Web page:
From a technology perspective, this may seem like a lot of work for their employees to develop, train and support. However, the ability to offer multiple products to their customers is paying off for Red Hat. According to the Q2 2012 Earnings Call, the company experienced a 150% increase in upsells this quarter. Red Hat CFO Charles E. Peters explains that impressive numbers are a result of “good cross-selling and strong demand.” This proves that the company’s customers are loyal, and they are willing to spend more as long as the product is available. Moreover, it keeps the customer from looking elsewhere to find the product they are looking for.
From a financial perspective, Red Hat seems like a sturdy company with a market value of about $9 billion. In the last 4 years, Red Hat has managed to grow their revenue significantly while maintaining a total debt of zero. According to their latest 10-K filing, revenue has increased over 40% since 2009. Moreover, their net income has grown steadily from $78 million in 2009 to approximately $107 million this year.
From a geographic perspective, over 60% of their revenue comes primarily from the Americas, followed by EMEA (Europe, Middle East & Africa) and Asia Pacific. The good thing is that they are seeing about an 18% average increase in revenue across all geographic segments, with the largest increase coming from Asia Pacific.
On a negative note, Red Hat’s stock price is that it’s trading at over 71 times its earnings and has increased in price almost 60% over the last two years, as shown below:
And, with the recent release of Oracle’s Solaris 11 cloud OS, it may seem even more risky. An investor with a big profit in Red Hat may be considering taking some or all of the profit off of the table and potentially experience a taxable event, but as an alternative an investor might consider entering a collar position instead. A collar enables an investor to protect a position while continuing to benefit from the stock. A collar may be entered by selling a call option against an existing or purchased stock with some of the proceeds from selling the call option used to purchase a put option for protection. A collar enables an investor to protect the position without having to add any additional capital for protection.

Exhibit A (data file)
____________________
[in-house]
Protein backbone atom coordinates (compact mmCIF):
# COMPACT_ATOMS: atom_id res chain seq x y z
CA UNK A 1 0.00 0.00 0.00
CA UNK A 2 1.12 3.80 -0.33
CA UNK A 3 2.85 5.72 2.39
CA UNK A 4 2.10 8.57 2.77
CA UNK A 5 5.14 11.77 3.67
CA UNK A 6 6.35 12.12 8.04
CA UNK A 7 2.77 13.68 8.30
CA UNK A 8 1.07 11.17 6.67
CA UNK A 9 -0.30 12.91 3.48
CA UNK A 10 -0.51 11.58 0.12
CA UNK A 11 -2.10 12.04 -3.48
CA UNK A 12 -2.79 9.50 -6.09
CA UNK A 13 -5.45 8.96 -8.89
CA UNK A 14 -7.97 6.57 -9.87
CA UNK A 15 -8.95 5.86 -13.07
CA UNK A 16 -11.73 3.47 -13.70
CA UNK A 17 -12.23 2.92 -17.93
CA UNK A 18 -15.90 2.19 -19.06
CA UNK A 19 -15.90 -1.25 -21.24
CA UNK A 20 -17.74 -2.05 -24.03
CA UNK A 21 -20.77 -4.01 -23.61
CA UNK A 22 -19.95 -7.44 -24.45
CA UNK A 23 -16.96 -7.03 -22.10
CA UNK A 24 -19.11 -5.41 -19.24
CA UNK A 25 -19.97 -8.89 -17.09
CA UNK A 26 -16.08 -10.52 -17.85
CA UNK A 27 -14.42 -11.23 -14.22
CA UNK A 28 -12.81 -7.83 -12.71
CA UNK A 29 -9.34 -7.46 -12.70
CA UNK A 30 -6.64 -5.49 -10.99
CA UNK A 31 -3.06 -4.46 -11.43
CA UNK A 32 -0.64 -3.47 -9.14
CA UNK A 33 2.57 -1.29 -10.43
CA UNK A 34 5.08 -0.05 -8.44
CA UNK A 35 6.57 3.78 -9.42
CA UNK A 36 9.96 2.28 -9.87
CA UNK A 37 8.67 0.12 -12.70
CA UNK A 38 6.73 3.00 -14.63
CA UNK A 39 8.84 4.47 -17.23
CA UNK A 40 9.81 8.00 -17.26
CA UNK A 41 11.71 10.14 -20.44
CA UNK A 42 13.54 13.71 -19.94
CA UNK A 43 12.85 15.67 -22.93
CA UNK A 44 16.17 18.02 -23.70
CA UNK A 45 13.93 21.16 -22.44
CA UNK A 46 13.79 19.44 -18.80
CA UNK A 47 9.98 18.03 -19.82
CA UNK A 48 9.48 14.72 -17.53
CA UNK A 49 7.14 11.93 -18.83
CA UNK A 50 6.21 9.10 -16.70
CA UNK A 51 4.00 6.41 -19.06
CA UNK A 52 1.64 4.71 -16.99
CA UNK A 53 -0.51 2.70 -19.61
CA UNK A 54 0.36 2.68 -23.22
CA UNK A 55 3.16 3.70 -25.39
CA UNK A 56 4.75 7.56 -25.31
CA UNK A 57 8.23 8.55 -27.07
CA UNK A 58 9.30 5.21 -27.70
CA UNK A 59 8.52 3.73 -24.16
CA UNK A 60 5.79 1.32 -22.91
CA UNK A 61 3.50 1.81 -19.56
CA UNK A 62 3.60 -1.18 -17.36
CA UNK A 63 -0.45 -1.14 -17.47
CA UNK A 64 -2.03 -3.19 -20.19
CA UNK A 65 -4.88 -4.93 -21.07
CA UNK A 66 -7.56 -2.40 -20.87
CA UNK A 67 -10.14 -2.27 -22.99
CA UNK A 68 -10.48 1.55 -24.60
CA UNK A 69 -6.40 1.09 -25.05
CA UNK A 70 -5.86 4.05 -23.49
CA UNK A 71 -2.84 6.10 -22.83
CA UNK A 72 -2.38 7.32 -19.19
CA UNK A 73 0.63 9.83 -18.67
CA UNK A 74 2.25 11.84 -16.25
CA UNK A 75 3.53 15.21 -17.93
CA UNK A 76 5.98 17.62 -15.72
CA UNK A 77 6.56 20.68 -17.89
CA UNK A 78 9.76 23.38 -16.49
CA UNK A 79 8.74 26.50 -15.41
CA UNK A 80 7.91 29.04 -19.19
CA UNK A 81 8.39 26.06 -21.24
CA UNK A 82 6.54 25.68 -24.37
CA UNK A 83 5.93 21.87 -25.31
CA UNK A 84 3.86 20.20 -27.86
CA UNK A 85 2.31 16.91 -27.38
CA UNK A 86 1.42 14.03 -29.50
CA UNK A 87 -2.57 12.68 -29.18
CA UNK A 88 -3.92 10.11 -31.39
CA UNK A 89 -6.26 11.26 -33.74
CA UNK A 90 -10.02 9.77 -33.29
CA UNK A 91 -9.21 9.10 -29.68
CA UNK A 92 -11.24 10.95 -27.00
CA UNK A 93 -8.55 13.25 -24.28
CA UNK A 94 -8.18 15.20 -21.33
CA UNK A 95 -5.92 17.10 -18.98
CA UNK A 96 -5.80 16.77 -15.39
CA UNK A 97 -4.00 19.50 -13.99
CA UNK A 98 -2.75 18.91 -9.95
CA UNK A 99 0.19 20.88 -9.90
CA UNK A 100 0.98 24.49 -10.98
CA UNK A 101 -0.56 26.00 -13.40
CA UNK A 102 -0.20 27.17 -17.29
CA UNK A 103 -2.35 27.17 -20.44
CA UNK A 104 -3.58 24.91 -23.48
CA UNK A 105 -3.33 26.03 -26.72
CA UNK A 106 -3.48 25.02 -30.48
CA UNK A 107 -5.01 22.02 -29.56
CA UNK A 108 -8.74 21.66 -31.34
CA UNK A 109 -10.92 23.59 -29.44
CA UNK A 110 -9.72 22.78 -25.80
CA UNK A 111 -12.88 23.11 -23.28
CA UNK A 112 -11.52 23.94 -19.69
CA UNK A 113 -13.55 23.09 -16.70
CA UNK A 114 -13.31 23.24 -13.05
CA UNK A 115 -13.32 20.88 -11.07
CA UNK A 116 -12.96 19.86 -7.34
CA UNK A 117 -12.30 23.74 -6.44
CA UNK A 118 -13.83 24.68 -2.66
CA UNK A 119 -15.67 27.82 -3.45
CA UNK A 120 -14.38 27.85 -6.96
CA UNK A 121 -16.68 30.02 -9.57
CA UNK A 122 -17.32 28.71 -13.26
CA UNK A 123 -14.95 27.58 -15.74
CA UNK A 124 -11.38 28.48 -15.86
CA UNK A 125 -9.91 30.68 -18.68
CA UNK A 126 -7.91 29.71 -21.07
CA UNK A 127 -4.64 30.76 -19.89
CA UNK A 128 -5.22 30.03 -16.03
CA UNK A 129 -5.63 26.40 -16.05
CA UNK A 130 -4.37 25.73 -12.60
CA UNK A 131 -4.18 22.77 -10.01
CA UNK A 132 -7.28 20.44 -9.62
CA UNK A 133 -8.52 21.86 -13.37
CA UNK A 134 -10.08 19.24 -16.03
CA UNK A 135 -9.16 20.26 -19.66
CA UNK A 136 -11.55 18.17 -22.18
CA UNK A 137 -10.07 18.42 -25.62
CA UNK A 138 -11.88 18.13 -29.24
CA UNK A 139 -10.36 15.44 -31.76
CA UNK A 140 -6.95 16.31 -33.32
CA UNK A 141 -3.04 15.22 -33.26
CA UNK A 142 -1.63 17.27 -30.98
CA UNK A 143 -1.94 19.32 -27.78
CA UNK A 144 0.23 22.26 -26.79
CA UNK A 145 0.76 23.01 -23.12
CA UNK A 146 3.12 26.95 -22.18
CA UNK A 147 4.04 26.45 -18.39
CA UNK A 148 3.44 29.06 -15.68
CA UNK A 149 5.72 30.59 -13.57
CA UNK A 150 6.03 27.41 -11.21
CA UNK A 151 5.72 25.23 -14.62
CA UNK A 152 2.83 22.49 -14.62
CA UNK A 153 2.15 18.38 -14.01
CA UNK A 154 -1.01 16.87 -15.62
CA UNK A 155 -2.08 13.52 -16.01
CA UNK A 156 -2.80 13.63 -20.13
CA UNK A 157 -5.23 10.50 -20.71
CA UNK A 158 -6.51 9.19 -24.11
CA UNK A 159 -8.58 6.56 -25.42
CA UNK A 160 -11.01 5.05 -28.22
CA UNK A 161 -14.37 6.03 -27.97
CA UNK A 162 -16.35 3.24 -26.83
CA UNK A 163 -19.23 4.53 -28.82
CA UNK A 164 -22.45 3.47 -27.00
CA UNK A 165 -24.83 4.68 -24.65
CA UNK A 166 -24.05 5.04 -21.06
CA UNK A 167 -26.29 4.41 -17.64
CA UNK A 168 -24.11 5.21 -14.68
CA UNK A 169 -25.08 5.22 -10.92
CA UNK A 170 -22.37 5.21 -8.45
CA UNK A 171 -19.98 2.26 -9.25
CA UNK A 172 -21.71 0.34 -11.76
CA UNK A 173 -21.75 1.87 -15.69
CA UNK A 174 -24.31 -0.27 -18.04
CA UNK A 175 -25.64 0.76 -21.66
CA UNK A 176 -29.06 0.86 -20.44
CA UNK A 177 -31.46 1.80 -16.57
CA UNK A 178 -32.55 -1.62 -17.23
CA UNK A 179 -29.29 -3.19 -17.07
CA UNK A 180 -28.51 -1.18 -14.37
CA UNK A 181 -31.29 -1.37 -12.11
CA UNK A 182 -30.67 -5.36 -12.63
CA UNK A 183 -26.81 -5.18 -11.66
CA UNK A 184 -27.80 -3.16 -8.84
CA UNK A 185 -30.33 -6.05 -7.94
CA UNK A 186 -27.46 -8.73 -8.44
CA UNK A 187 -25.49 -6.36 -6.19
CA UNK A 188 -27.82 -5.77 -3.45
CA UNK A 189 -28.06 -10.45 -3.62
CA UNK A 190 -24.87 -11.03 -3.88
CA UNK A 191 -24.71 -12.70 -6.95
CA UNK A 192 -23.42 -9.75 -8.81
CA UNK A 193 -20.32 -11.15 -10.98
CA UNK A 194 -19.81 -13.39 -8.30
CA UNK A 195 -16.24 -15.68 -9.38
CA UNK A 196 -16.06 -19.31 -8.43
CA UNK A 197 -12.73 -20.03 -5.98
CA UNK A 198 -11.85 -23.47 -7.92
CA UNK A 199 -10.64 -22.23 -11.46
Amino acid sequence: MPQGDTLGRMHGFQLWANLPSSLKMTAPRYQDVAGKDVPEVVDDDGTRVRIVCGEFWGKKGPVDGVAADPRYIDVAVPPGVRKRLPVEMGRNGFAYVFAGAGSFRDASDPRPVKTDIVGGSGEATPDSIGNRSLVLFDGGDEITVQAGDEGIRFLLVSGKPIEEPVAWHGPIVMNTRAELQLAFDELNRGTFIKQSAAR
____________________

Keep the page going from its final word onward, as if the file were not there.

Using PowerOptions search tools, a collar position was found for Red Hat with a potential return of 2.3% and a maximum potential loss of 7.2%. The time frame for realizing the potential profit is 38 days. The specific call option to sell is the 2012 Jan 47 at $2.45 and the specific put option to purchase is the 2012 Jan 42 at $1.40. If the price of Red Hat’s stock is unchanged at option expiration in January of 2012, the collar position will return 2.3%. As a bonus, if the price of Red Hat’s stock is greater than or equal to the $47 strike price of the call option, the position will return 3.9%. A profit/loss graph for the collar position is shown below:
With Red Hat’s upcoming earnings report on Monday, Dec. 19, 2011, an investor in a collar for Red Hat can rest easy knowing the position is protected, yet positioned for generating a profit.
Disclosure: I have no positions in any stocks mentioned, and no plans to initiate any positions within the next 72 hours.